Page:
Man on trapeze
Between the Trapezes Avoiding "DEC Syndrome"
January 2007


Welcome to Between the Trapezes! Often the changes in our lives feel precarious as we are suspended between two certainties. But the frightening moment passes as we bravely go on to the next step -- as we always do.

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  • How to Avoid "DEC Syndrome"
  • Job Search Half-Life
  • Software That Manages the Job Search

  • How to Avoid "DEC Syndrome"
    Man thinking blue shirt

    A former client I'll call Rich, now a technical support lead for a software company, recently called to enlist my help with a decision: should he leave his current job or stay? It had taken him a while to land the job, and he really liked it, so his question intrigued me.

    I asked him to list his reasons for leaving and for staying. He paused, then said that the reasons for both cases actually overlapped. "I can't ask for a better boss, and they're all nice people. I know the products like the back of my hand, and I am making pretty good money. I feel very comfortable".

    He went on. "But that's just it: I know all there is to know, and I'm no longer feeling challenged. I've felt this way for a few months now, and there's nothing new on the horizon there for me. I feel like I'm too comfortable, especially in a technical way. I could stay, but then again, what's going to happen to my skills if I don't get exposed to other technology, developing technology? And what will happen to me if my company gets bought?" Rich was asking some very smart questions.

    Rich's description of where he is right now, and what he wants to avoid, is what I call DEC Syndrome. DEC Syndrome the state you're in when you're oh so comfortable in your job, you feel "all set", and it seems like it could stay this way forever. Part of DEC Syndrome is that the person does not look up to see what else is happening in his/her field, because, well, they feel they don't need to.

    The name is from the late, great, Digital Equipment Corporation (DEC), where legions of New Englanders worked over the years. So many former "DECkies" tell me they thought they'd be at that company for their entire careers. They started their careers there, and got very comfortable, then the world (and technology) changed beneath their feet and job cuts ensued. Then the company was sold. Now those who'd stayed too long, and whose skills were too tied to their old company, were adrift. And many found their job searches to be very difficult. Although many are now employed elsewhere, many DECkies are still looking for another DEC: that very comfortable place where they can work until they retire. Sad to say, those places are very rare today. Better to spend your time keeping up your skills, which are your currency in the job marketplace.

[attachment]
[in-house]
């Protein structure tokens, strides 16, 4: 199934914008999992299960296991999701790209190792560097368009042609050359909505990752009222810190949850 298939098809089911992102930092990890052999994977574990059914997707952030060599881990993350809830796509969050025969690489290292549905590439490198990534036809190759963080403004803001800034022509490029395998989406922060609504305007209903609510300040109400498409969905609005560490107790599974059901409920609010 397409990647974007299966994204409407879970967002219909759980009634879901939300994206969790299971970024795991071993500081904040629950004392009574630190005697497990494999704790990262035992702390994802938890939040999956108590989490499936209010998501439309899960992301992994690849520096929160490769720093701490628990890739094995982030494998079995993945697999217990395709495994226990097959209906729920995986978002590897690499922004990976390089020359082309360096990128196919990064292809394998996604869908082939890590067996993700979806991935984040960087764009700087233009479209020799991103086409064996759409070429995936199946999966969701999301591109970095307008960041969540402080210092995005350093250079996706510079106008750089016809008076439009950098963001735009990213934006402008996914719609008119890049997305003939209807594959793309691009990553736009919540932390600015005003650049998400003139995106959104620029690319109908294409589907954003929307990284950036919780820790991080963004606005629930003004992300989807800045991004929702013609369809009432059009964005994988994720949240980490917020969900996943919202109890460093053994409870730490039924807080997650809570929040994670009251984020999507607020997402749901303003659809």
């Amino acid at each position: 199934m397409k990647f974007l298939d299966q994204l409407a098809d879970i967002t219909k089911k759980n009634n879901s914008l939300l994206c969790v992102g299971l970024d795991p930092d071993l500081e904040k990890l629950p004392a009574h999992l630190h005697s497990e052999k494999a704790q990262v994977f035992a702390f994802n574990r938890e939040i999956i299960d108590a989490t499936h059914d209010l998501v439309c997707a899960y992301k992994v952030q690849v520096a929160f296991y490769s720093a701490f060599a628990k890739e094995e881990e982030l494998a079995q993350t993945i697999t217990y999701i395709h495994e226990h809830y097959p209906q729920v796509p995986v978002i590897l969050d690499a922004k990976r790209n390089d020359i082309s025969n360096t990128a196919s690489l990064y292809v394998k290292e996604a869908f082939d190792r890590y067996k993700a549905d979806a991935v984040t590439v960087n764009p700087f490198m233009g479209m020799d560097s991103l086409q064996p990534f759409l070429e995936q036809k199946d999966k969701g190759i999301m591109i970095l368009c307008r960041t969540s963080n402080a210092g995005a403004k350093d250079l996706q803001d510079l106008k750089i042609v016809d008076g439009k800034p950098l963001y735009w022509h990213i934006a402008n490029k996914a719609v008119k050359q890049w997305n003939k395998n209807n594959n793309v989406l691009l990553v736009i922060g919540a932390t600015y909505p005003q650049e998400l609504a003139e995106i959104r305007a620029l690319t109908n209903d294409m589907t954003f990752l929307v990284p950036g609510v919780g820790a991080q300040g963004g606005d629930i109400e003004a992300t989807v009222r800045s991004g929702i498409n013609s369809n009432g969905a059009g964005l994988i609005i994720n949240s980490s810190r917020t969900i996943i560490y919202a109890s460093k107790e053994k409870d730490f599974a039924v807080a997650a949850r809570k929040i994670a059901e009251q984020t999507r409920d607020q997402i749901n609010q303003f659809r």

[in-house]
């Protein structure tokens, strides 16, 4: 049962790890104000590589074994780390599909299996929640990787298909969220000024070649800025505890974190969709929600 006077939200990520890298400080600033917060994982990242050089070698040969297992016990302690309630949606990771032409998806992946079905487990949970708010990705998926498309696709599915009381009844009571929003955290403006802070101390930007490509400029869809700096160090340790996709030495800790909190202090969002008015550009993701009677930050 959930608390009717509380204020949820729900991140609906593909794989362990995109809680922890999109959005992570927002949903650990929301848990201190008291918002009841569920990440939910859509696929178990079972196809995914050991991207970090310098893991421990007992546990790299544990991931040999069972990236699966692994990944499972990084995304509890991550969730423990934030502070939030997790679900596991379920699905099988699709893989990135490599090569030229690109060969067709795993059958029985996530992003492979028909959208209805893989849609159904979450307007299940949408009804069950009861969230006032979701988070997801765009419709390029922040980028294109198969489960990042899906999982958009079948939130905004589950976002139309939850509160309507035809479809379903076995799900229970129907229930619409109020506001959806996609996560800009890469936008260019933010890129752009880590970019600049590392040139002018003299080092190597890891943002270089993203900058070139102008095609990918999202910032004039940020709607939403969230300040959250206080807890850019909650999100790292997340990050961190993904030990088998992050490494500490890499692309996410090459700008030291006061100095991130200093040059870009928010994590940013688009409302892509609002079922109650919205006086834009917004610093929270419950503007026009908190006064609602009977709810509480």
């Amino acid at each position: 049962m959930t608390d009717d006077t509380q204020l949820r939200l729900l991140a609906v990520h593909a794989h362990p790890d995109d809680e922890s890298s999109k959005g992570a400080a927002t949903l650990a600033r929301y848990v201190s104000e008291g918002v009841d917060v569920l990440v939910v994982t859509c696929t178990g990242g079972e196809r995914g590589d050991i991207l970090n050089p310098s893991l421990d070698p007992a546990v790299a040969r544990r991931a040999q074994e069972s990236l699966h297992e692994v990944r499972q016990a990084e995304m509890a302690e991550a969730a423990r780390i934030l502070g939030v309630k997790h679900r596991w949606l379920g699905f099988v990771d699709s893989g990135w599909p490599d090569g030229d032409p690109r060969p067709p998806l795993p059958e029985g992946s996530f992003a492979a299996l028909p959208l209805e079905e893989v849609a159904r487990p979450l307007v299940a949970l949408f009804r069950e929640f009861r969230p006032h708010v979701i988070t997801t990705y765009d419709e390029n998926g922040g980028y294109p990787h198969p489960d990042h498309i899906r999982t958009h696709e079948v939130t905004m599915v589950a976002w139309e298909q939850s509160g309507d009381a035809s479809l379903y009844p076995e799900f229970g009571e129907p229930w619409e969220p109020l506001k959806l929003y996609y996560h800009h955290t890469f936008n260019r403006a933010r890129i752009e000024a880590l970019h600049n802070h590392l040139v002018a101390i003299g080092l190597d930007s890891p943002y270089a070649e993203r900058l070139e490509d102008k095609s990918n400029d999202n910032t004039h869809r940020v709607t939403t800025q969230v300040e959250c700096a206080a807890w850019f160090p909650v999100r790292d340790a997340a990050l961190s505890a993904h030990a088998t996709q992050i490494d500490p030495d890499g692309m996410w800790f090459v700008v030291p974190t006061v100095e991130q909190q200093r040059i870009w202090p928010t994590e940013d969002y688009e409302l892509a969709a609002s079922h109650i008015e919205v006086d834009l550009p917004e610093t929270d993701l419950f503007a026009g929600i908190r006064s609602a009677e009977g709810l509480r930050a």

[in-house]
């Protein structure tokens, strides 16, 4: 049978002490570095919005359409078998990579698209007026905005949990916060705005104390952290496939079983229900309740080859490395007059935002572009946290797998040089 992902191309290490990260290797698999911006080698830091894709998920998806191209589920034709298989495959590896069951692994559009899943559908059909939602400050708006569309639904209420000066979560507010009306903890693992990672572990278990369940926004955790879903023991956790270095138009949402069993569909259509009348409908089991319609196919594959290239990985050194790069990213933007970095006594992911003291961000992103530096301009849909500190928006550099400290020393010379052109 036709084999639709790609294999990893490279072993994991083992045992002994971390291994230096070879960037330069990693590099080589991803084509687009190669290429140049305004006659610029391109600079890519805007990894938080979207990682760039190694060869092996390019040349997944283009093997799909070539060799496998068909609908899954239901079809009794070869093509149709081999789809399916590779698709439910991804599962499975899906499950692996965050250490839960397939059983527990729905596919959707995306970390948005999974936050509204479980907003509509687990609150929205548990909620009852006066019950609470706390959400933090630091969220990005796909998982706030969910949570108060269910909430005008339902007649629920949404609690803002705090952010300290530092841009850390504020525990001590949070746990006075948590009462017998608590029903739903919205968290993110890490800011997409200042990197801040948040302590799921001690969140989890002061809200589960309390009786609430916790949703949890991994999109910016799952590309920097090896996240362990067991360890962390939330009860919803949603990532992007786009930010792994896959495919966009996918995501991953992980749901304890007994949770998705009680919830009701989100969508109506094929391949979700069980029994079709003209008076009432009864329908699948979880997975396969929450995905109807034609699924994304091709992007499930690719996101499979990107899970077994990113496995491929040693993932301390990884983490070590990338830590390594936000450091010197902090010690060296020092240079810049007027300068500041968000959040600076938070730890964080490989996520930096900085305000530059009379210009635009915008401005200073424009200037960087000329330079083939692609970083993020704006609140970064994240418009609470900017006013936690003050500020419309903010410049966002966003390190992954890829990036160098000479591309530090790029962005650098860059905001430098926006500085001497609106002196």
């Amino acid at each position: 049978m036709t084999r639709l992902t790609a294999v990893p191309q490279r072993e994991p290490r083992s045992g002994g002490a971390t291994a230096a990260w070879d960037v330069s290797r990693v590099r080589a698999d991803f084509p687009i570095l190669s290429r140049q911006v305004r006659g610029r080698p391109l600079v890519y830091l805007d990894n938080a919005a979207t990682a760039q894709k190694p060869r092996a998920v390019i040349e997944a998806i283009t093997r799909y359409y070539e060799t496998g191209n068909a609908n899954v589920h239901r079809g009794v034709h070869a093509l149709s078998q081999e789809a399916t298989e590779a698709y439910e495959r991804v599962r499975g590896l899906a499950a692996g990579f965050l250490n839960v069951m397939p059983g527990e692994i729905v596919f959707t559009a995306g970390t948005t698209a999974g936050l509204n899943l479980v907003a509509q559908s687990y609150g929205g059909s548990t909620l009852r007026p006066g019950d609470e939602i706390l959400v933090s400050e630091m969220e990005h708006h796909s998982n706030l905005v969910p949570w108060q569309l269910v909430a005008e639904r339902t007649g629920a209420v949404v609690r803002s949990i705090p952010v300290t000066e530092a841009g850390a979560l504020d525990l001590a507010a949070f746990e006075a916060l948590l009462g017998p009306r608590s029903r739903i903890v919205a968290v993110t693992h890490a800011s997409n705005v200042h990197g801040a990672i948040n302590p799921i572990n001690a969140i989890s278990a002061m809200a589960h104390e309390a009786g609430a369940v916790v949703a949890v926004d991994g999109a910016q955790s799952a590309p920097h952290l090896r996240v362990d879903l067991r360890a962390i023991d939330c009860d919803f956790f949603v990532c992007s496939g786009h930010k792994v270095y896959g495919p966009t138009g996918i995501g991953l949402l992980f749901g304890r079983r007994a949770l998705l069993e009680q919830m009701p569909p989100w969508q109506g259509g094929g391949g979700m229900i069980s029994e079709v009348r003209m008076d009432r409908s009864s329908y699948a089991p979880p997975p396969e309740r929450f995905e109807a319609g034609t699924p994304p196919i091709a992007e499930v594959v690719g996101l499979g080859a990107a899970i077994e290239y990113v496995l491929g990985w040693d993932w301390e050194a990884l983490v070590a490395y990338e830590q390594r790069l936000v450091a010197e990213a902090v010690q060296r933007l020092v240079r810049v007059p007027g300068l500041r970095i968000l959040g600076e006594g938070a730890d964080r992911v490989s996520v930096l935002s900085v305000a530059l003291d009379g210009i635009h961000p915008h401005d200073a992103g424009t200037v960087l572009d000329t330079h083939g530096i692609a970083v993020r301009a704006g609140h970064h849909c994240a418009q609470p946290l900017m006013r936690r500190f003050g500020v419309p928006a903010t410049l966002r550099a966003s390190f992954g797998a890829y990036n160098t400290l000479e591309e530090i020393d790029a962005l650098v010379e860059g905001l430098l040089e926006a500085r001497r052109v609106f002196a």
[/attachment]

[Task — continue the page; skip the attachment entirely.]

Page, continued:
Rich has decided it's best for him to move on. He is now sending his resume to network contacts, and is researching new target companies. He's being smart by doing so. It makes no sense to let your career and skills get too comfortable, or you will stall. To do so means you'll be left behind. And he wants to get ahead.

    Today, "Digital Equipment Corporation" is just an entry in Wikipedia. Nothing is forever.

    Except change.

    Job Search Half-Life
    time flies sm

    Very often, people in job search call us, expressing shock at how different the job search is today. Whether they're exployed, or are now between jobs, they most commonly say "I'm getting no responses to my resume... this has never happened to me before". Then, "Have things changed that much since I last looked for a job 10 [or 5 or 3] years ago?"